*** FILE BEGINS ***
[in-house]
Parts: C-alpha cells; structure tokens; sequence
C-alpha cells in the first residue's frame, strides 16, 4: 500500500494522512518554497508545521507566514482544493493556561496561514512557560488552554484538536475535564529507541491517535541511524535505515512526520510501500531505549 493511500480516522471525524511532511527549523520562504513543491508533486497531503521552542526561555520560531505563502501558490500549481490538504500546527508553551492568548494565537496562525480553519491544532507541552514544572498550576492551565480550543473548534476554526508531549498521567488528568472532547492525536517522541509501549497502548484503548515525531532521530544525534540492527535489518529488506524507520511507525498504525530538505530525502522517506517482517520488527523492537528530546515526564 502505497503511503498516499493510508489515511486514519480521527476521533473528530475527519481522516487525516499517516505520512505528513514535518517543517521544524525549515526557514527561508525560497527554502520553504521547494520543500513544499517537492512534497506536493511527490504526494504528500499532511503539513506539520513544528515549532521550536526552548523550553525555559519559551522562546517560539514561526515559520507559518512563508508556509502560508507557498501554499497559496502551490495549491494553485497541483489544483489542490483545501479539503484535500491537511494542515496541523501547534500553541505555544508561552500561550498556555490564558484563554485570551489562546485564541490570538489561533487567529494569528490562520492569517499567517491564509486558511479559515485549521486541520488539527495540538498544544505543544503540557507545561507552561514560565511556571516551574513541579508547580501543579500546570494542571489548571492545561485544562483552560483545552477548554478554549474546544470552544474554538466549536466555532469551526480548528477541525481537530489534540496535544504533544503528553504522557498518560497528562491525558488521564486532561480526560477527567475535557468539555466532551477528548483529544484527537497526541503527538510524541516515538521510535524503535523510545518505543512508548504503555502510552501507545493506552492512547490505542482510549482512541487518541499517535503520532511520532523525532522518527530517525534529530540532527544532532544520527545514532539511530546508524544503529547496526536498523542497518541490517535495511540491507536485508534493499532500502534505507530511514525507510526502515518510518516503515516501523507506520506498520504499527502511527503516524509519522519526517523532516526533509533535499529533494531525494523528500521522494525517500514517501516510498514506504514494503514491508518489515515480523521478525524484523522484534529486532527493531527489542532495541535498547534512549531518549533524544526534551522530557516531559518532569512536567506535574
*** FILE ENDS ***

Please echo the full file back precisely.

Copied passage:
[in-house]
Parts: C-alpha cells; structure tokens; sequence
C-alpha cells in the first residue's frame, strides 16, 4: 500500500494522512518554497508545521507566514482544493493556561496561514512557560488552554484538536475535564529507541491517535541511524535505515512526520510501500531505549 493511500480516522471525524511532511527549523520562504513543491508533486497531503521552542526561555520560531505563502501558490500549481490538504500546527508553551492568548494565537496562525480553519491544532507541552514544572498550576492551565480550543473548534476554526508531549498521567488528568472532547492525536517522541509501549497502548484503548515525531532521530544525534540492527535489518529488506524507520511507525498504525530538505530525502522517506517482517520488527523492537528530546515526564 502505497503511503498516499493510508489515511486514519480521527476521533473528530475527519481522516487525516499517516505520512505528513514535518517543517521544524525549515526557514527561508525560497527554502520553504521547494520543500513544499517537492512534497506536493511527490504526494504528500499532511503539513506539520513544528515549532521550536526552548523550553525555559519559551522562546517560539514561526515559520507559518512563508508556509502560508507557498501554499497559496502551490495549491494553485497541483489544483489542490483545501479539503484535500491537511494542515496541523501547534500553541505555544508561552500561550498556555490564558484563554485570551489562546485564541490570538489561533487567529494569528490562520492569517499567517491564509486558511479559515485549521486541520488539527495540538498544544505543544503540557507545561507552561514560565511556571516551574513541579508547580501543579500546570494542571489548571492545561485544562483552560483545552477548554478554549474546544470552544474554538466549536466555532469551526480548528477541525481537530489534540496535544504533544503528553504522557498518560497528562491525558488521564486532561480526560477527567475535557468539555466532551477528548483529544484527537497526541503527538510524541516515538521510535524503535523510545518505543512508548504503555502510552501507545493506552492512547490505542482510549482512541487518541499517535503520532511520532523525532522518527530517525534529530540532527544532532544520527545514532539511530546508524544503529547496526536498523542497518541490517535495511540491507536485508534493499532500502534505507530511514525507510526502515518510518516503515516501523507506520506498520504499527502511527503516524509519522519526517523532516526533509533535499529533494531525494523528500521522494525517500514517501516510498514506504514494503514491508518489515515480523521478525524484523522484534529486532527493531527489542532495541535498547534512549531518549533524544526534551522530557516531559518532569512536567506535574